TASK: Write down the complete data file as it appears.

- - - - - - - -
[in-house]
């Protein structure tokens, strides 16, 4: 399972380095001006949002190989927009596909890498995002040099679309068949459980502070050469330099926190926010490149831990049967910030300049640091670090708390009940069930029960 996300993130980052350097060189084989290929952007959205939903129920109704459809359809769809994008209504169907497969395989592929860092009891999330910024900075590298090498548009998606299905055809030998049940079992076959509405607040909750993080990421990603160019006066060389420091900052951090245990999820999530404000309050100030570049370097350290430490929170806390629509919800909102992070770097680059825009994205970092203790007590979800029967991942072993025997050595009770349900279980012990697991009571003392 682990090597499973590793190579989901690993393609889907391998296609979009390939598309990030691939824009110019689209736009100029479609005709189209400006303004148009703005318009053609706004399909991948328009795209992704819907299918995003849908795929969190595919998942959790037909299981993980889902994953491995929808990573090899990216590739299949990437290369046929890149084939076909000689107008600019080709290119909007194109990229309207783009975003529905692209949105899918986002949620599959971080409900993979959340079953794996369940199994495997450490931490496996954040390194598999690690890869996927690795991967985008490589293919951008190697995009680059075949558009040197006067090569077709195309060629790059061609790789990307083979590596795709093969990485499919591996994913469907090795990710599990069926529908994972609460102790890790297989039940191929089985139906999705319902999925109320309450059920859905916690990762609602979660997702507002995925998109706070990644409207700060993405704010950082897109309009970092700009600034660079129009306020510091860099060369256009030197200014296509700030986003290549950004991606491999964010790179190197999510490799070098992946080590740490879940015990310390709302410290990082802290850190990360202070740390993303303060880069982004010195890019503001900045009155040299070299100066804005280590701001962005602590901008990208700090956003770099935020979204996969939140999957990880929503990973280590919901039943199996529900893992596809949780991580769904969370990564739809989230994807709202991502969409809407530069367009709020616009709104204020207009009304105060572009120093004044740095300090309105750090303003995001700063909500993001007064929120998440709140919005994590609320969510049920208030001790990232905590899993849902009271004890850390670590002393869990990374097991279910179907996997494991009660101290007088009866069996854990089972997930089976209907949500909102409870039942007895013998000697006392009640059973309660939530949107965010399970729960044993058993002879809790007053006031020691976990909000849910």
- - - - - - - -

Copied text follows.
[in-house]
């Protein structure tokens, strides 16, 4: 399972380095001006949002190989927009596909890498995002040099679309068949459980502070050469330099926190926010490149831990049967910030300049640091670090708390009940069930029960 996300993130980052350097060189084989290929952007959205939903129920109704459809359809769809994008209504169907497969395989592929860092009891999330910024900075590298090498548009998606299905055809030998049940079992076959509405607040909750993080990421990603160019006066060389420091900052951090245990999820999530404000309050100030570049370097350290430490929170806390629509919800909102992070770097680059825009994205970092203790007590979800029967991942072993025997050595009770349900279980012990697991009571003392 682990090597499973590793190579989901690993393609889907391998296609979009390939598309990030691939824009110019689209736009100029479609005709189209400006303004148009703005318009053609706004399909991948328009795209992704819907299918995003849908795929969190595919998942959790037909299981993980889902994953491995929808990573090899990216590739299949990437290369046929890149084939076909000689107008600019080709290119909007194109990229309207783009975003529905692209949105899918986002949620599959971080409900993979959340079953794996369940199994495997450490931490496996954040390194598999690690890869996927690795991967985008490589293919951008190697995009680059075949558009040197006067090569077709195309060629790059061609790789990307083979590596795709093969990485499919591996994913469907090795990710599990069926529908994972609460102790890790297989039940191929089985139906999705319902999925109320309450059920859905916690990762609602979660997702507002995925998109706070990644409207700060993405704010950082897109309009970092700009600034660079129009306020510091860099060369256009030197200014296509700030986003290549950004991606491999964010790179190197999510490799070098992946080590740490879940015990310390709302410290990082802290850190990360202070740390993303303060880069982004010195890019503001900045009155040299070299100066804005280590701001962005602590901008990208700090956003770099935020979204996969939140999957990880929503990973280590919901039943199996529900893992596809949780991580769904969370990564739809989230994807709202991502969409809407530069367009709020616009709104204020207009009304105060572009120093004044740095300090309105750090303003995001700063909500993001007064929120998440709140919005994590609320969510049920208030001790990232905590899993849902009271004890850390670590002393869990990374097991279910179907996997494991009660101290007088009866069996854990089972997930089976209907949500909102409870039942007895013998000697006392009640059973309660939530949107965010399970729960044993058993002879809790007053006031020691976990909000849910």